London To Get A Night Mayor As Part Of Plan To Help Live Music

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By M@ Last edited 36 months ago
London To Get A Night Mayor As Part Of Plan To Help Live Music

A report published today sets out measures to help the night time economy of London. Gig venues in particular could get some much-needed protection, if recommendations are followed through.

London's live music venues have been falling like fag-butts in a door queue. The Astoria and 12-Bar Club are just the beginning of a miserable alphabet of closures in recent years. A new audit from the Mayor's Music Venues Taskforce reckons that a third of the capital's grassroots venues have closed since 2007: there were 136 then, but just 88 today. As Shain Shapiro recently argued on these pages, each defunct club is also a blow for the local economy.

London's Grassroots Music Venues Rescue Plan contains a raft of measures to stop the rot, pointing out reasons to support the industry that are both cultural and economic. One of the more eye-catching provisions is the suggestion of a 'night time economy champion', a role dubbed the 'night mayor' much like in Amsterdam, where Mirik Milan takes a lead on the city's night time economy.

It will be the job of the night mayor to "bring together businesses, residents, local authorities, transport, police and emergency services to build positive relationships, review policies and maximise the potential of a sector that in the UK is worth £66 billion a year".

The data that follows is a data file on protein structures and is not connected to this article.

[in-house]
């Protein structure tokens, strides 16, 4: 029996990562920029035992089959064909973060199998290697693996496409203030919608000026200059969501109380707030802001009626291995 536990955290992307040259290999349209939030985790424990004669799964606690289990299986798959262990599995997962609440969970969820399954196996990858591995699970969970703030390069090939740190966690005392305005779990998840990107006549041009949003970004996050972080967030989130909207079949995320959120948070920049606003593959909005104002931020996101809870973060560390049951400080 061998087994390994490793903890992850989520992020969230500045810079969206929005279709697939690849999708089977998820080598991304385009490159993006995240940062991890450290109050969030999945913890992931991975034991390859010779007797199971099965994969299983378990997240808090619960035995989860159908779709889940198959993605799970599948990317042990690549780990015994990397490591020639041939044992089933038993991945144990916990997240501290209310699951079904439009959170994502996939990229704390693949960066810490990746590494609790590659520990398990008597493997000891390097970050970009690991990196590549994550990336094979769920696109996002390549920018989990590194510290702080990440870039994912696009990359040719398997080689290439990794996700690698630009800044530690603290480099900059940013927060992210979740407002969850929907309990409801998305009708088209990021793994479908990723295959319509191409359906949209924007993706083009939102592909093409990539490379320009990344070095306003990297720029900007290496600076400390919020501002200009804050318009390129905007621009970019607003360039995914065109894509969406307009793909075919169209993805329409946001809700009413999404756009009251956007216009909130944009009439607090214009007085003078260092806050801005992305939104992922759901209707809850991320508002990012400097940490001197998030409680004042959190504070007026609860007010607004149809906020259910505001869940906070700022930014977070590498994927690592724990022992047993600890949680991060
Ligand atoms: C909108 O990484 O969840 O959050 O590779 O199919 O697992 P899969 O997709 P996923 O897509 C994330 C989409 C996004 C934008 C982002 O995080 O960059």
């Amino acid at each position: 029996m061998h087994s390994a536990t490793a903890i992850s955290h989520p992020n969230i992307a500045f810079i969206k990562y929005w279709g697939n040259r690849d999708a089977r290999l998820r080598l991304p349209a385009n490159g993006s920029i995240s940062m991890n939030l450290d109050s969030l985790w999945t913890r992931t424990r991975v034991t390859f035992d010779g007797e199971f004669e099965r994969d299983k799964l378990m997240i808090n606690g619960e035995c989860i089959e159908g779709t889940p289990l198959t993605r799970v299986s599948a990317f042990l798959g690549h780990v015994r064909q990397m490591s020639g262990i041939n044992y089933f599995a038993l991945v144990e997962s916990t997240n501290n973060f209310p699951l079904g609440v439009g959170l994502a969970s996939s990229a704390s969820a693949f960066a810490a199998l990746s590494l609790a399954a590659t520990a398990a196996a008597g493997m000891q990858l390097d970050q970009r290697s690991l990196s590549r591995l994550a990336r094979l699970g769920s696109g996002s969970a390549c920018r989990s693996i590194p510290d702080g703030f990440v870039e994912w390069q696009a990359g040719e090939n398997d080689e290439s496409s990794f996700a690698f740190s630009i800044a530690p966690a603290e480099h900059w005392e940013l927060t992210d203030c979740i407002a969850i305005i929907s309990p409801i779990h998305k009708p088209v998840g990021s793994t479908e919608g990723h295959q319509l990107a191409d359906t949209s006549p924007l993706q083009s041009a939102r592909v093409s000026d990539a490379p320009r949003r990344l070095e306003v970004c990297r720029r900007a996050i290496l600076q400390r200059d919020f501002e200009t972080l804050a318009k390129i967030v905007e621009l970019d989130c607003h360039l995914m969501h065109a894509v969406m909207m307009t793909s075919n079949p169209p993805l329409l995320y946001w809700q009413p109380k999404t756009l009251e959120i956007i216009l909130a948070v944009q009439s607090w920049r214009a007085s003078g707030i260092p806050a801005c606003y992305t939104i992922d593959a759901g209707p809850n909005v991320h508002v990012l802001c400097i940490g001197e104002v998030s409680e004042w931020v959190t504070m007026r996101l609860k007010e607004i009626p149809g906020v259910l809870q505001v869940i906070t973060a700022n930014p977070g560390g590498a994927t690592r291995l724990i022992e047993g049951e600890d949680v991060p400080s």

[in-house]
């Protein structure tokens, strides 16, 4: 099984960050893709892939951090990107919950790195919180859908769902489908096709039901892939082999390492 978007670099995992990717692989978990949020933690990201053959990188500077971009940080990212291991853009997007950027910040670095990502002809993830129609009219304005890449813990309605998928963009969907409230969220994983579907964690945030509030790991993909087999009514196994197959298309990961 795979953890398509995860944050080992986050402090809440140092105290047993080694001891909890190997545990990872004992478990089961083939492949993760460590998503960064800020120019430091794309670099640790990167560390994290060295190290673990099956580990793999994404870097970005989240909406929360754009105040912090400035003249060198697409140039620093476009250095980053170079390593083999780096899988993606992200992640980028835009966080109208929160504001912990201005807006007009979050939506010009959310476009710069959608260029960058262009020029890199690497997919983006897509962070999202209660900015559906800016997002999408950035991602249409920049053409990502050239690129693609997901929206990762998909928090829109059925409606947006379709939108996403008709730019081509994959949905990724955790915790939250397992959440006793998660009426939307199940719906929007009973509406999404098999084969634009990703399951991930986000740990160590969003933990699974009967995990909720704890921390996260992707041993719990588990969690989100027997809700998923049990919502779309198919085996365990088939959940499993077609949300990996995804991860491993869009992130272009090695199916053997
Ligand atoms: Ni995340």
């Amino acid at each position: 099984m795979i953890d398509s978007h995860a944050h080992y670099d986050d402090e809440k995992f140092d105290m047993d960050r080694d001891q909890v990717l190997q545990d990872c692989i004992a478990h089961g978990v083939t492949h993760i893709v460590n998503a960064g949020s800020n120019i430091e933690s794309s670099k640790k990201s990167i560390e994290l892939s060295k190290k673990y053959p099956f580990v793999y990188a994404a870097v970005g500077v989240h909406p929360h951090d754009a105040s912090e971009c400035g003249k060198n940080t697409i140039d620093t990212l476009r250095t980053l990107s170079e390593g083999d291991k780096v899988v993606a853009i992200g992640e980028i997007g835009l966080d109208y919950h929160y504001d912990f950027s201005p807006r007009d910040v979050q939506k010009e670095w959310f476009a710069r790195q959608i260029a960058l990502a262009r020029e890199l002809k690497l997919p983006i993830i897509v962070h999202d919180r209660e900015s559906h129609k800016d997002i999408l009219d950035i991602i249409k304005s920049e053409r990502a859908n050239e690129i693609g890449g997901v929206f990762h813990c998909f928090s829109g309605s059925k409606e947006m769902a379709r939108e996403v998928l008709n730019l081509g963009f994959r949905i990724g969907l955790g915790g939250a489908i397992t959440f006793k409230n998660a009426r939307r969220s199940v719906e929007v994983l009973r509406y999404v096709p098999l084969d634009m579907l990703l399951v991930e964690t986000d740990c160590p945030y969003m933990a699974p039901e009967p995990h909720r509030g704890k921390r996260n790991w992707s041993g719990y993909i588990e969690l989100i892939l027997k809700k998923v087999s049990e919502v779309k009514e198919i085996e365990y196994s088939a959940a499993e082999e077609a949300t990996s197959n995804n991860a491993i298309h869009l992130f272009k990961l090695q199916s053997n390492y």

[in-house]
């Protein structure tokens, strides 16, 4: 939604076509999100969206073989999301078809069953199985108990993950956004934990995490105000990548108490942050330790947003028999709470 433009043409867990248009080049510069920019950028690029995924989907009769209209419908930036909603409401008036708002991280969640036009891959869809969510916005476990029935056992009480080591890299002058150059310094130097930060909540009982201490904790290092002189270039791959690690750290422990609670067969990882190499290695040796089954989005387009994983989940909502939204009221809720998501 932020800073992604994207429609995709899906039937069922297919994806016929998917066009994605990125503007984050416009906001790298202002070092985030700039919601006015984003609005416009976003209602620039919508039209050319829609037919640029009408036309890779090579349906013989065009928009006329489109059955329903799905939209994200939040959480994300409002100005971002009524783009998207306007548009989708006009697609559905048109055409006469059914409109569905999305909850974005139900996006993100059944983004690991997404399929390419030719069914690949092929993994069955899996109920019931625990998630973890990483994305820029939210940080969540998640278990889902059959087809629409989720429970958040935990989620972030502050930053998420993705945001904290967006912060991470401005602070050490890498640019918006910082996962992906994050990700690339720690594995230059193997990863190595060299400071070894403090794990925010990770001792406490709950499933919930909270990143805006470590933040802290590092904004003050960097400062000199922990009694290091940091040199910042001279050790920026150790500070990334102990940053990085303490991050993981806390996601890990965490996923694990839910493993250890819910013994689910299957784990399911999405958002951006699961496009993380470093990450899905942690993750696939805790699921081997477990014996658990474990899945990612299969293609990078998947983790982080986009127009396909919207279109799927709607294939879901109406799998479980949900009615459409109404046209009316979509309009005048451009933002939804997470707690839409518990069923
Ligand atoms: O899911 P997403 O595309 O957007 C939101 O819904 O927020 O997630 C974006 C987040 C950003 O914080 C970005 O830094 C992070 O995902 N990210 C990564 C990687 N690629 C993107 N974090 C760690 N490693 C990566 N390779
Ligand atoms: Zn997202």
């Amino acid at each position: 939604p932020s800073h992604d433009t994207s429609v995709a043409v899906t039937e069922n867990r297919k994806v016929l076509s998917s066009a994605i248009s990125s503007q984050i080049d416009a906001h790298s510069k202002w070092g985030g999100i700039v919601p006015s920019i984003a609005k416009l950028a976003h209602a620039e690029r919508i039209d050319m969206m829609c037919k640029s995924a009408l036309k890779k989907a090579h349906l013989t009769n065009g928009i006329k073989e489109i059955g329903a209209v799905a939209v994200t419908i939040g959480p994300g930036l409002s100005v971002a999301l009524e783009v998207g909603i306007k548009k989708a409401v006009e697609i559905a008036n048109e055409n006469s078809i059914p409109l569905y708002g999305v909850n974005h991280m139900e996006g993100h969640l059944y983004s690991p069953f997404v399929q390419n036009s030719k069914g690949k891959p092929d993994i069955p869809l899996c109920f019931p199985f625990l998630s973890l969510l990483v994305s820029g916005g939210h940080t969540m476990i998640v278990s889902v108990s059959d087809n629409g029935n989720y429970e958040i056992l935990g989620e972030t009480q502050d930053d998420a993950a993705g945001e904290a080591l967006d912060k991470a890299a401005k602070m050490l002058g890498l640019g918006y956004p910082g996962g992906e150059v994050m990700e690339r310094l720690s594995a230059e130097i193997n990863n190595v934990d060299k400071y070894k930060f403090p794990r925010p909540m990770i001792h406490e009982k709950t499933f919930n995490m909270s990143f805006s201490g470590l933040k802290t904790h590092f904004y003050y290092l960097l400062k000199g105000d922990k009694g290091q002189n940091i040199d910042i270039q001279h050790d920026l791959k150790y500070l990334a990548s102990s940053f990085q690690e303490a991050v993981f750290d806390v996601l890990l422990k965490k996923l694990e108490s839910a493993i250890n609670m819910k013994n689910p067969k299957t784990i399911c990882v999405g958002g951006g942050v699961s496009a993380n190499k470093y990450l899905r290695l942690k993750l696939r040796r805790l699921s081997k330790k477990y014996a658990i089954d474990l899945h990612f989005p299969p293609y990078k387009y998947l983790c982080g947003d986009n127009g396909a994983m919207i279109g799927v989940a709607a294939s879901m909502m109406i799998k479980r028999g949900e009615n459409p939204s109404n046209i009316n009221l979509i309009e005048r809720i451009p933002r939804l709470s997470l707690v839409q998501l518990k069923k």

Another recommendation is for the mayor to support Agent of Change principles. This puts power in the hands of long-standing night businesses whenever a developer muscles into their patch. Remember how the Ministry of Sound feared it would get noise complaints (which could lead to closure) from residents of a newly built block of flats next door? Agent of Change principles would force the developer, or the incoming residents to sort the situation out — for example, by paying for better soundproofing.

Other proposals include a London Music Development Board with representatives from music industry, venues, licensing authorities, police, planning departments and transport authorities, which would establish 'music zones' and advise on the optimum number of grassroots venues. The report also sets out "an ambition to create new venues" so that London's live music scene can reverse the trend of closures and being to thrive once again.

Ambition is the easy bit. How and when the various recommendations will be pushed forward is less clear.

See also

Last Updated 19 October 2015